What was expected to be a standard meeting of the San Diego City Council on Monday, June 8, took a turn for the dramatic when Mayor Faulconer made an unscheduled appearance and statement regarding his negotiations with the San Diego Chargers to build a new stadium and to keep the team in San Diego. Reportedly wild-eyed and unkempt, the normally composed Mayor waved his arms and hopped up and down as he shouted his address to the Council:
"I, Faulconer, beheld a great serpent, and its name was Spanos, and such was its length that while its head was still in San Diego, its tail stretched north to the city of Carson, where it dug into the soil and held fast to the promise of the land. And when the serpent beheld the wealth of all the cities of the earth, presented as an offering, it opened up its jaws and swallowed whole the LArgest pile, and forgot the city of its youth and the expansion of its dwelling in the bowls of the earth. And all the people tore their jerseys and covered themselves with blue bodypaint and cried out, 'Save our bolts! Preserve them in this place, lest we become a byword among the cities of the earth, a desolate place where the Rivers no longer runs, or even passes.' And lo, even as the serpent turned to slither into the fetid north, a great bird, a falcon of surpassing cunning and power, descended from the sky and snatched up the serpent and carried it aloft. The serpent writhed and twisted in the wind, and called out to the League of National Footballs for deliverance, but the falcon would not surrender. It carried the serpent to the Charger place, and ensnared it in the lines of power. Whereupon it burst into flames and was consumed, scorching all the land about the place, so that nothing good remained. I, Faulconer, have seen these things. Take heed, O Spanos!"
Amazingly, the very next day, June 9th, a bird with a snake in its talons flew into a Sorrento Valley power line and sparked a four-acre blaze.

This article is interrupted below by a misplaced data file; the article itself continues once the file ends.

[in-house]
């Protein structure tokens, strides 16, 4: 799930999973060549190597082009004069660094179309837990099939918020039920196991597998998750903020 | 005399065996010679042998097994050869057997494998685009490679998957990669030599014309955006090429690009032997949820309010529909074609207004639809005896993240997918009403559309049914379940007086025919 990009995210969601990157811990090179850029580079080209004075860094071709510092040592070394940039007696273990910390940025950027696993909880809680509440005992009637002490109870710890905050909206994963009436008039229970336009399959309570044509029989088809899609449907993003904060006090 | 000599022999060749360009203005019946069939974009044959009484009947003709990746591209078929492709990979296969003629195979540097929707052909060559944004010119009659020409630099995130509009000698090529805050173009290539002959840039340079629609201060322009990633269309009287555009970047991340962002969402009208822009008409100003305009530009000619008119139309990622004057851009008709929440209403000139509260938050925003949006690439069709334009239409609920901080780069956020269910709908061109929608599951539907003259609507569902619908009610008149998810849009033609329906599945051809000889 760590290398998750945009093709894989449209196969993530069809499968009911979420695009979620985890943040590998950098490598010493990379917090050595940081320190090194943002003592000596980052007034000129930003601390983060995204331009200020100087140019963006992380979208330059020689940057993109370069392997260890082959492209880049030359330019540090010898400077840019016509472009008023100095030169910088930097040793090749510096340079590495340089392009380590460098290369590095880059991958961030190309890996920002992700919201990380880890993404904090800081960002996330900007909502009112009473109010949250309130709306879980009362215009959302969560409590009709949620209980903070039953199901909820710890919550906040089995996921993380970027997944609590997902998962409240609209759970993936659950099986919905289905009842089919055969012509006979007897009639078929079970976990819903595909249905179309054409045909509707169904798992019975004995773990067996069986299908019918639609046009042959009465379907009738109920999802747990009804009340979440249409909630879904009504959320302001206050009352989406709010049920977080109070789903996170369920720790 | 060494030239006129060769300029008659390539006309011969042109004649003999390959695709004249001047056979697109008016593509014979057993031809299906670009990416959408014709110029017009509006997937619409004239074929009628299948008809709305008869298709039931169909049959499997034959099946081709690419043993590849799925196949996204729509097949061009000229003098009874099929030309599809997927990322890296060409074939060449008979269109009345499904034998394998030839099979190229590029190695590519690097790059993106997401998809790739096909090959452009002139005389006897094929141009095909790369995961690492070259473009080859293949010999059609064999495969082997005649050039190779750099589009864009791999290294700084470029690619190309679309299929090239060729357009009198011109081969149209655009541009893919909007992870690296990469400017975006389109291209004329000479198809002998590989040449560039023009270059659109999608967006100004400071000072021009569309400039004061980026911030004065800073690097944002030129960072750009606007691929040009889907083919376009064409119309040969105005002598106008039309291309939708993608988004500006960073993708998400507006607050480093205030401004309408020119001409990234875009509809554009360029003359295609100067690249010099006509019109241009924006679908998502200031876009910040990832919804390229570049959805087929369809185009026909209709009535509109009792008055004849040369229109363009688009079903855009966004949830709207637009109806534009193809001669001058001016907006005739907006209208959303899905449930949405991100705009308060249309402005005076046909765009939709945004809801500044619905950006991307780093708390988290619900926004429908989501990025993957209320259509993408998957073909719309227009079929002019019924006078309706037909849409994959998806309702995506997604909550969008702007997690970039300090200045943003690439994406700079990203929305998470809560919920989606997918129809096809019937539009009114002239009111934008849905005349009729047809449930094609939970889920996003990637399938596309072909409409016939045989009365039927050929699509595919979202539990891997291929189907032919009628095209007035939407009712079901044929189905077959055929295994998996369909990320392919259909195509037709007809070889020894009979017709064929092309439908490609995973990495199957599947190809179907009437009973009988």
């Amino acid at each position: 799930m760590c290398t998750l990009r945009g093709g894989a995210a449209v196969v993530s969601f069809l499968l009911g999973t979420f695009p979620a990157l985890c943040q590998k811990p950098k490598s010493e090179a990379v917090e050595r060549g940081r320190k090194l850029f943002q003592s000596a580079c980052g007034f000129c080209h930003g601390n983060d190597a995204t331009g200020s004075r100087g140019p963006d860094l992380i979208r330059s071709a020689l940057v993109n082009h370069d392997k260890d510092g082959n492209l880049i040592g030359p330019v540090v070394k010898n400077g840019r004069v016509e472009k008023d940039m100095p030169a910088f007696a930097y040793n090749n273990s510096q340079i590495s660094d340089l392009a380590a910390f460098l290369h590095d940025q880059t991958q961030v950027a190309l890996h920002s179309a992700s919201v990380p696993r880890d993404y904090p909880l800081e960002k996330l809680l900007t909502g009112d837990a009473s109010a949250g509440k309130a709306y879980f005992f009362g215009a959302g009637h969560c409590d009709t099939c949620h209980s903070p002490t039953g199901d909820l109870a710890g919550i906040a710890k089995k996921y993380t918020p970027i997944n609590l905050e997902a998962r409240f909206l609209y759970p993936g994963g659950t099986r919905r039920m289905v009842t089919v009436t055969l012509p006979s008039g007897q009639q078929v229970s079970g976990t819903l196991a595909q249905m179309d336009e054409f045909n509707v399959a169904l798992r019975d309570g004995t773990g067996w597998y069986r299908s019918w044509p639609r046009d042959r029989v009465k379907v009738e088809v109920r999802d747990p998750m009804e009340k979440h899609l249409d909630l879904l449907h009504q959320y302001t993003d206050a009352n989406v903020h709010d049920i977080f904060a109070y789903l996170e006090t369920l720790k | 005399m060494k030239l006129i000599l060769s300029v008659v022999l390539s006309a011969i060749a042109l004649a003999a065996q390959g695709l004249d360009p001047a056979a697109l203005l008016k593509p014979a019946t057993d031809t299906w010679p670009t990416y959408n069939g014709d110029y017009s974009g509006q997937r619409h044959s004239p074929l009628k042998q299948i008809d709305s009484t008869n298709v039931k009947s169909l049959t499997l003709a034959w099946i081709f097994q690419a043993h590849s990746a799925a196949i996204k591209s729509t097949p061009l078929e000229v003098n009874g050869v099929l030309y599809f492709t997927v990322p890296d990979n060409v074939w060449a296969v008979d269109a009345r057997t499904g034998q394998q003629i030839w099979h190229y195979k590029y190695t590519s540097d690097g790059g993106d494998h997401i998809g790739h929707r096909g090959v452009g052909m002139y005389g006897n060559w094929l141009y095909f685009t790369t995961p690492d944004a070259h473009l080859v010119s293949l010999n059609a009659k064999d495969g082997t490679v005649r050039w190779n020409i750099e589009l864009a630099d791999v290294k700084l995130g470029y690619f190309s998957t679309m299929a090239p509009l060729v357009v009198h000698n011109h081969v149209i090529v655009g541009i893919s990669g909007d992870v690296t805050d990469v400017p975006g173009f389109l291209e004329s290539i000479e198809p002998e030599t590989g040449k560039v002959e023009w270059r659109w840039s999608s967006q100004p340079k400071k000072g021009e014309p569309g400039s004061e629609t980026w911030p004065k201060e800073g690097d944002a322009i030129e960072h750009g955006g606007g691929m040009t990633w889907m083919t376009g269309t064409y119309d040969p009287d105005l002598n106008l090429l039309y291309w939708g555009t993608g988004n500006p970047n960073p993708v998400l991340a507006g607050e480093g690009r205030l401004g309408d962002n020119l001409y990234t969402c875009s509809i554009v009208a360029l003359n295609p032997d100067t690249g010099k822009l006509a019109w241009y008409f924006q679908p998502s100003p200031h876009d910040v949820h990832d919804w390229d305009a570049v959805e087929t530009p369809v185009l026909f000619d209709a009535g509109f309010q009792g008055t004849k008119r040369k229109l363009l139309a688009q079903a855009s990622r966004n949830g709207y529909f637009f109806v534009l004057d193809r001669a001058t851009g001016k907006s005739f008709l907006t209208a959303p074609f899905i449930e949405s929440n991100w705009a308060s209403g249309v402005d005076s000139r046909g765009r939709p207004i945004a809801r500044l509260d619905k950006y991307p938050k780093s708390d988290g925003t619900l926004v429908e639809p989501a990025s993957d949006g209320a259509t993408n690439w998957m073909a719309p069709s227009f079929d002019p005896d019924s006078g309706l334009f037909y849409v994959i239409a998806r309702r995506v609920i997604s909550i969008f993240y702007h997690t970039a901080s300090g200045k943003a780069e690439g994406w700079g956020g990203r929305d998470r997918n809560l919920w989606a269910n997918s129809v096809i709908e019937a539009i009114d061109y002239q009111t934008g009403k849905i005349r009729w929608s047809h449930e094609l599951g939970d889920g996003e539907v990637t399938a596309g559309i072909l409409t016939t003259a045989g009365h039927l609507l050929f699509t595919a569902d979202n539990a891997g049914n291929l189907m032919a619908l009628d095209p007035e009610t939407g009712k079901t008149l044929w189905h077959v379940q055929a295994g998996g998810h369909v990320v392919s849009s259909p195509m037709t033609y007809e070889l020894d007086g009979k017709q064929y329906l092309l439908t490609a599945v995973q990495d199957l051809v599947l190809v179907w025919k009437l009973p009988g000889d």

Speaking from his ivory tower at the top of the Geisel Library at UCSD, Professor of Old-Timey Things Arthur C. Codswallup offered this perspective on the remarkable event.
"The image of a bird with a snake has been associated with prophecy ever since the ancient Greeks. In Homer's epic poem The Iliad, an eagle appears in the sky with a snake in its talons just before the Trojan army is supposed to attack the Achaeans. The prophet Polydamas interprets the sight as an evil portent, warning the Trojan champion Hector that he should call off his plan to move his troops. Hector ignores the warning, and ultimately pays for the mistake with his life. I hate football, and I don't even own a television, but I have to side with the Mayor on this one. Together with his highly significant name, the fact that the fire was caused by the bird's collision with electrical lines, lines which carry an electrical charge — as in Charger — seems too fitting to ignore."
Not everyone was convinced, however.
"Bah!" snorted former mayor Bob Filner from his filthy underground mudhole. "The party of bastards has been using religious hogwash to influence the masses since God was a nonexistent boy. This is about money, pure and simple — the stuff Jesus said to render unto Caesar. Faulconer doesn't have enough liquidity to just buy the team's loyalty outright, and so he wants the people to back his play through an election. And if you want the great unwashed on your team, you better make sure you've got Jesus on your side. Or the divine birdy or whatever."
(Faulconer has in fact stated that the City is prepared to hold a special election in December 2015 to seek voter approval for a new stadium.)